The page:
Governors of 19 Northern states on Thursday dumped the proposed controversial Rural Grazing Area (RUGA) policy for the National Livestock Transformation Plan (NLTP).
The governors who met in Kaduna, capital of Kaduna State under the aegis of the Northern Governors’ Forum (NGF) said the new plan will tackle regular clashes in the region between herders and farmers.
The governors also resolved to continue to adopt a sustainable and holistic approach towards tackling the security challenges in the region.
Forum Chairman and Plateau State Governor Simon Lalong said at the opening that the NGF had raised a committee under the chairmanship of Katsina State Governor Aminu Bello Masari to develop a comprehensive regional action plan to tackle insecurity in the North.
He said: “Another major issue we shall also deliberate on is the livestock management in the country and, in particular, our region, which has continued to generate discourse, controversy, misinformation and even politicisation.
“At this meeting, we shall deliberate on the National Livestock Transformation Plan (NLTP), which was commissioned by the National Economic Council chaired by Vice President Yemi Osinbajo (SAN) and seeks to support and strengthen the development of market-driven ranches in the livestock ecosystem for improved productivity through breed improvement, pasture production, efficient land and water utilisation.
“As a region that holds the comparative advantage in livestock management as an economic and socio-cultural vocation, we need to come up with a common front on how to synergise and draw from the funds available for the programme and ensure that we derive maximum benefits for our people.
“This is important because of the urgent need to cultivate the buy-in of all stakeholders and provide a conducive environment for nomadic herders and those who rear livestock, using the private/public partnership model to key into the National Livestock Transformation Plan of the Federal Government.”
Lalong told reporters that the NGF adopted the NLTP, which according to him, “lays out clear path for modernising pastoral activities”.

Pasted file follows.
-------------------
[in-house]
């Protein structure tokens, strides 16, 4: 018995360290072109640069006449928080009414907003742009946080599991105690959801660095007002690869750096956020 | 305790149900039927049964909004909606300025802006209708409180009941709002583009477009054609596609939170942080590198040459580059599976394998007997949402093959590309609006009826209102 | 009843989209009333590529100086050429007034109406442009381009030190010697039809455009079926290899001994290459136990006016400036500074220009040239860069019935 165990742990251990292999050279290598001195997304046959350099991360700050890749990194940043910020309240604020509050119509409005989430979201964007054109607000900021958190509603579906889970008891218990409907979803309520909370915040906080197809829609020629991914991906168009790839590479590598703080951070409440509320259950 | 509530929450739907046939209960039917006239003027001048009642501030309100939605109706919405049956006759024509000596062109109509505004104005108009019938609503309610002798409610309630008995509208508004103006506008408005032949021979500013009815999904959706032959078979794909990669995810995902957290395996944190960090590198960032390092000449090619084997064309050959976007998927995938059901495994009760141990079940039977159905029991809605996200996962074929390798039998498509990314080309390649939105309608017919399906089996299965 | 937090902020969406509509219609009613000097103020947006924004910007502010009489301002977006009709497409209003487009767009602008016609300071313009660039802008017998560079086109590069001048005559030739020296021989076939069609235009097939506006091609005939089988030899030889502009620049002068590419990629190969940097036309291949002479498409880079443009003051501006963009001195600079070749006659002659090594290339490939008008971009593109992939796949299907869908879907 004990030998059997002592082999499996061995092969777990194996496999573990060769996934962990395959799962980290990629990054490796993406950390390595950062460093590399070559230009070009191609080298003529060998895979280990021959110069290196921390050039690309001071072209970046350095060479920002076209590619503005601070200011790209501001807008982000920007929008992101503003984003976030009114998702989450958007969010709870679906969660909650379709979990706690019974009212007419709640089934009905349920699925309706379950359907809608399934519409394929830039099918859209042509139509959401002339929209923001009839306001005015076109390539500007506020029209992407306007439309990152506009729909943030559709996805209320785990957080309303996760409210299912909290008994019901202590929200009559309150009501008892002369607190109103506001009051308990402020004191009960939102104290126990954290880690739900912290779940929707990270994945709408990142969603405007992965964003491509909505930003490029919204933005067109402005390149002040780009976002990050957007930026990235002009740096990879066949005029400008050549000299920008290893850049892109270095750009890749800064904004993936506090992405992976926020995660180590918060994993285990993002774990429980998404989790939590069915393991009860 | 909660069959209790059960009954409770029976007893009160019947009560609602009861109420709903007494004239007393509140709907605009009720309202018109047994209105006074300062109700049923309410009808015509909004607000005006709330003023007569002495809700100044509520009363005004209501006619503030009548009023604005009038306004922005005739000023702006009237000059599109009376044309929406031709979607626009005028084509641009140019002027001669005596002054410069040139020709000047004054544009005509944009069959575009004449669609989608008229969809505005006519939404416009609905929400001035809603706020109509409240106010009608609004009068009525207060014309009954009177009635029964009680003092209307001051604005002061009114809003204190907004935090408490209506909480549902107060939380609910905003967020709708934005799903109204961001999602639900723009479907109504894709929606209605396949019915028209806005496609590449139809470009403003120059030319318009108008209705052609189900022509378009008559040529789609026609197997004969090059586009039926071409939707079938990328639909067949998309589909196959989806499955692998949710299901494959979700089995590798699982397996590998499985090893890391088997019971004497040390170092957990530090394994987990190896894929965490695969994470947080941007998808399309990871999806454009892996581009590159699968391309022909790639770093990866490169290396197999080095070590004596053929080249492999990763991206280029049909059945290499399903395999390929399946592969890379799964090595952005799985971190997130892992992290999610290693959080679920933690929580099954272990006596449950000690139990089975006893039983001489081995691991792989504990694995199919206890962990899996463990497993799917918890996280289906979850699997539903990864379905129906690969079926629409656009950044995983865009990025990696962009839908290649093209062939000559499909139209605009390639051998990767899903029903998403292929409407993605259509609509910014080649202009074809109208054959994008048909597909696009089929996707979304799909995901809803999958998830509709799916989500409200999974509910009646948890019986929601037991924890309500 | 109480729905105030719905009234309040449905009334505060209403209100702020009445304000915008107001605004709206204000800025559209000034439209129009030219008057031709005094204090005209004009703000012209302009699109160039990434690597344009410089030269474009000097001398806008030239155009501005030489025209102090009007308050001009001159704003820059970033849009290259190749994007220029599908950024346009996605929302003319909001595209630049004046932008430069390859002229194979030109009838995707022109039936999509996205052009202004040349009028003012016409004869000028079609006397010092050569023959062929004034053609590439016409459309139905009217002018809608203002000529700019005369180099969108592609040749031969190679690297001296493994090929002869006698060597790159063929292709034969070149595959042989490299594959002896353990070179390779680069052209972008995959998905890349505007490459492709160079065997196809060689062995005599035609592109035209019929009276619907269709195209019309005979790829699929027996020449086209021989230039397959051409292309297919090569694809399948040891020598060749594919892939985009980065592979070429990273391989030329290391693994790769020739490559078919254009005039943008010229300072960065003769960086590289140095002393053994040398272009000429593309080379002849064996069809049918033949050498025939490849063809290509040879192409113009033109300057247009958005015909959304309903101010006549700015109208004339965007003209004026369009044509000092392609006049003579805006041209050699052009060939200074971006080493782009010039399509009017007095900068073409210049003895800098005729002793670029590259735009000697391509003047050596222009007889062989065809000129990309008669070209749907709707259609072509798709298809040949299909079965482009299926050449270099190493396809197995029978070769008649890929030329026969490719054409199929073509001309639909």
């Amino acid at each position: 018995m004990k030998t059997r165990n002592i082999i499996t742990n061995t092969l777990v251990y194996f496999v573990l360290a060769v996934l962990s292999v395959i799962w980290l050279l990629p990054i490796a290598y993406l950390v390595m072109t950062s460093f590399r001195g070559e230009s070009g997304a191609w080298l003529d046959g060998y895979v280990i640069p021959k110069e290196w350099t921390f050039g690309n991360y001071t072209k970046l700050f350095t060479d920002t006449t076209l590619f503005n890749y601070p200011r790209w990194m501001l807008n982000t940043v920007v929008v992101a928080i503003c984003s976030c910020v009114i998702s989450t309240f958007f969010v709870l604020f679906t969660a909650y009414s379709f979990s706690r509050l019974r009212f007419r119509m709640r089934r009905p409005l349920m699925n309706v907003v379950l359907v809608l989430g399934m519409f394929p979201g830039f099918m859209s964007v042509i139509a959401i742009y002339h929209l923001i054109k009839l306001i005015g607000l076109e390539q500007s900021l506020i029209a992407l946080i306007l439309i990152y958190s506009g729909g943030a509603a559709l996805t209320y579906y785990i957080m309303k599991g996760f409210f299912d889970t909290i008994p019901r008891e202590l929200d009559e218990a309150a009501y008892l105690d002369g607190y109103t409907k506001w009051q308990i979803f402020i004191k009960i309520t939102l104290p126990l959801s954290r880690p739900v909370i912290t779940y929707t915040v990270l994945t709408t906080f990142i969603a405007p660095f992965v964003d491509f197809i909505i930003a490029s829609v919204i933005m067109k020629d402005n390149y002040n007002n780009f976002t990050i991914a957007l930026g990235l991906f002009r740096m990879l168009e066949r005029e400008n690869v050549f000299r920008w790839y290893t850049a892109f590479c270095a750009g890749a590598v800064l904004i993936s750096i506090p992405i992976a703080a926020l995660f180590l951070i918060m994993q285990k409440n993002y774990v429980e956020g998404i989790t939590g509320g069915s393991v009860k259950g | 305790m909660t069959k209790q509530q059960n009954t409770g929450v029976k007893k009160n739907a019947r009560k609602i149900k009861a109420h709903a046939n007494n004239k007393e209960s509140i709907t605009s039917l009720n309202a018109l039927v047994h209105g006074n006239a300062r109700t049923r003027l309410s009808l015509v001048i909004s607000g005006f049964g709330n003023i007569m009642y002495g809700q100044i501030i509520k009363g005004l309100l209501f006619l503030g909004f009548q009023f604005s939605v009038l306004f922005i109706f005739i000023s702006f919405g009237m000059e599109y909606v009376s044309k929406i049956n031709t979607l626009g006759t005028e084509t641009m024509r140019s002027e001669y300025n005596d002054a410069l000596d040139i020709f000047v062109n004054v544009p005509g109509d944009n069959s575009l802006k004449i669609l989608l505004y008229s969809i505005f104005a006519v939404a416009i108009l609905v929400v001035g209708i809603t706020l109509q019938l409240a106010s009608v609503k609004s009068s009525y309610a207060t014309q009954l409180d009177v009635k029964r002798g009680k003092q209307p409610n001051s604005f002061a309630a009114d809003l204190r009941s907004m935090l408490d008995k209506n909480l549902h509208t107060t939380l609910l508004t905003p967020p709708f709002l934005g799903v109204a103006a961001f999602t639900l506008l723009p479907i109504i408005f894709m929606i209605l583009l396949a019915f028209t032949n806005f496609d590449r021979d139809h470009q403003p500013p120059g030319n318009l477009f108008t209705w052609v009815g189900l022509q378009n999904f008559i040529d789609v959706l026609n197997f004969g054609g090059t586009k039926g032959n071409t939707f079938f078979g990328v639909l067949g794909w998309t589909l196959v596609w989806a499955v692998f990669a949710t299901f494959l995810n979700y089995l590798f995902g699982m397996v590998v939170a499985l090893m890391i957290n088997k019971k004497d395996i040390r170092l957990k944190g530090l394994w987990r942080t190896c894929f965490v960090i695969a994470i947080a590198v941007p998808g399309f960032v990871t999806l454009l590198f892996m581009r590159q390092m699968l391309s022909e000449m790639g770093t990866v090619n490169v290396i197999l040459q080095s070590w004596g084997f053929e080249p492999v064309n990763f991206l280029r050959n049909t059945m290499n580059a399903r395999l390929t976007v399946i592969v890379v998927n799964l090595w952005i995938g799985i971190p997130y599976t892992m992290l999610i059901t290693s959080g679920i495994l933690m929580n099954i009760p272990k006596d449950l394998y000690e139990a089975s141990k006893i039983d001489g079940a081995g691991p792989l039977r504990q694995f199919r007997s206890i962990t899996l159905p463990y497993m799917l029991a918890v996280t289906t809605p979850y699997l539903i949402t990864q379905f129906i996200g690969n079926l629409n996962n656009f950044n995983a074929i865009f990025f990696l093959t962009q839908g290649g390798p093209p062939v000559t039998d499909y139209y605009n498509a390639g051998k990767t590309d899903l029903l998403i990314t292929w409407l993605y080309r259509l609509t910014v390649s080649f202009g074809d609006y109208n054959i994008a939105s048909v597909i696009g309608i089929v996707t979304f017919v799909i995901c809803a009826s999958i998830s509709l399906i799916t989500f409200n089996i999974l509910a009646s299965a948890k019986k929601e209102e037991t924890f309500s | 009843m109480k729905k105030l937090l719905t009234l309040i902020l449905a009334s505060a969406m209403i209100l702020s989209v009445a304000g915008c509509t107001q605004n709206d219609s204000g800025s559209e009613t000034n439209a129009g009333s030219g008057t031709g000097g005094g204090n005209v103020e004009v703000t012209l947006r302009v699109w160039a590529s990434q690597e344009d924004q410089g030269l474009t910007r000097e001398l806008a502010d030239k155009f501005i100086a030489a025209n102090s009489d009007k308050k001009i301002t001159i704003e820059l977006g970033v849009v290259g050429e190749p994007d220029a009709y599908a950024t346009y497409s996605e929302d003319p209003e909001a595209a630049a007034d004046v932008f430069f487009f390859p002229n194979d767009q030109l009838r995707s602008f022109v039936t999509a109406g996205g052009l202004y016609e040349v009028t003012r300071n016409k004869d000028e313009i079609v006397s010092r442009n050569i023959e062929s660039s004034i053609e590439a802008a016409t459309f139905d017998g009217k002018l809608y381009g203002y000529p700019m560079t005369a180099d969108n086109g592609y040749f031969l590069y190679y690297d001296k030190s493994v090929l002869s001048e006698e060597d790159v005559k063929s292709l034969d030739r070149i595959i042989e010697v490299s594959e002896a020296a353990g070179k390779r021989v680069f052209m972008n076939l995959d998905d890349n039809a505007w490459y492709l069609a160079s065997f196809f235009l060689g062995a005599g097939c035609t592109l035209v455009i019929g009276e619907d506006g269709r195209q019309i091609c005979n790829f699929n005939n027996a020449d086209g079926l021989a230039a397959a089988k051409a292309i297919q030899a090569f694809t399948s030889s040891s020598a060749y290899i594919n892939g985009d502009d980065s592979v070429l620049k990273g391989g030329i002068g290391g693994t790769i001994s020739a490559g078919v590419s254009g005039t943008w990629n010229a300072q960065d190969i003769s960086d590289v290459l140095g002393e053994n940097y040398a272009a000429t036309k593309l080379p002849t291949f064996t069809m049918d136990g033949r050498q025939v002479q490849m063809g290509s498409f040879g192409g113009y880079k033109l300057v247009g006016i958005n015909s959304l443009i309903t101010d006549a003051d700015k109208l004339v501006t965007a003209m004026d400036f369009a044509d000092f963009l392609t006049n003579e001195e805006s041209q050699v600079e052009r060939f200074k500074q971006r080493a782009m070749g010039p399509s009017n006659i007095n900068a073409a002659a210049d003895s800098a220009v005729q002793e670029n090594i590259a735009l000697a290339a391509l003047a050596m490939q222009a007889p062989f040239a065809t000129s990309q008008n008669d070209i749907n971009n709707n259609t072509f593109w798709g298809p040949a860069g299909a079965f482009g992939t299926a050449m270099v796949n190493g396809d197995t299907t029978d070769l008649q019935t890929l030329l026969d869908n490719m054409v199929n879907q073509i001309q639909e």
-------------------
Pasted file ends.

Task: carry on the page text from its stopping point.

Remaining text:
He said: “On agriculture, the forum was well-informed about the NLTP and its disparities with the RUGA plan. It is expected that the plan would ensure resettling and addressing the dislocated populations in the key conflict zones to enable them become part of the agricultural modernisation process.
“In the same vein, it would provide a mechanism for peaceful dialogue and reconciliation in the affected communities towards a harmonious mutually beneficial future.
“The forum, therefore, adopted the National Livestock Transformation Plan which lays out clear path for modernising pastoral activities. It further encouraged other states not included as pilot states to endeavour to join the plan.”
On the security challenges, Lalong said: “The current challenges of insecurity which seems to be persisting despite the concerted efforts by all tiers of government was also deliberated based on insightful analyses and the best possible ways to address the menace which is currently bedeviling the region.
“Consequently the forum resolved to continue to adopt a sustainable and holistic approach towards tackling this challenge in the region.
“It is the forum’s unwavering determination to rescue the region and reposition it to meet the yearnings and aspirations of our people, especially in the areas of security, economy and social development.”
Lalong said the forum has received a brief on the almajiri phenomenon in Northern Nigeria, which he said, is not only endemic but pandemic.
He said: “We noted the challenges of the system despite its conception on high religious and moral importance. Currently, many children are increasingly exposed to vulnerability and resultant exploitation, thereby making them susceptible to criminal activities.
“The forum after in-depth discussions, resolved to collaborate with experts in this field with a view to finding implementable recommendations to solve the almajiri phenomenon and take children out of the streets.”
Benue State Deputy Governor Benson Abuonu gave a condition for the implementation of NLTP.
The deputy governor, who represented Governor Samuel Ortom at the meeting, said: “One thing is fundamental, as far as the implementation is concerned, whichever state that has keyed into the programme will have it as its own programme, in other words it is going to be owned by the state even if some help regarding the funding is going to come from the Federal Government.
“Of course, it depends on whichever state is willing to key into it. But at this initial stage, there are seven states at the pilot stage but with regards to Benue, whatever is going to happen in this area of animal husbandry that thing has to be in conformity with the local laws of Benue that is in existence.
“Principally that law says there should be no open grazing and there should be ranching of animals that anybody is going to rear.
“Therefore, as long as the programme is in conformity with our laws then it would be acceptable to us.”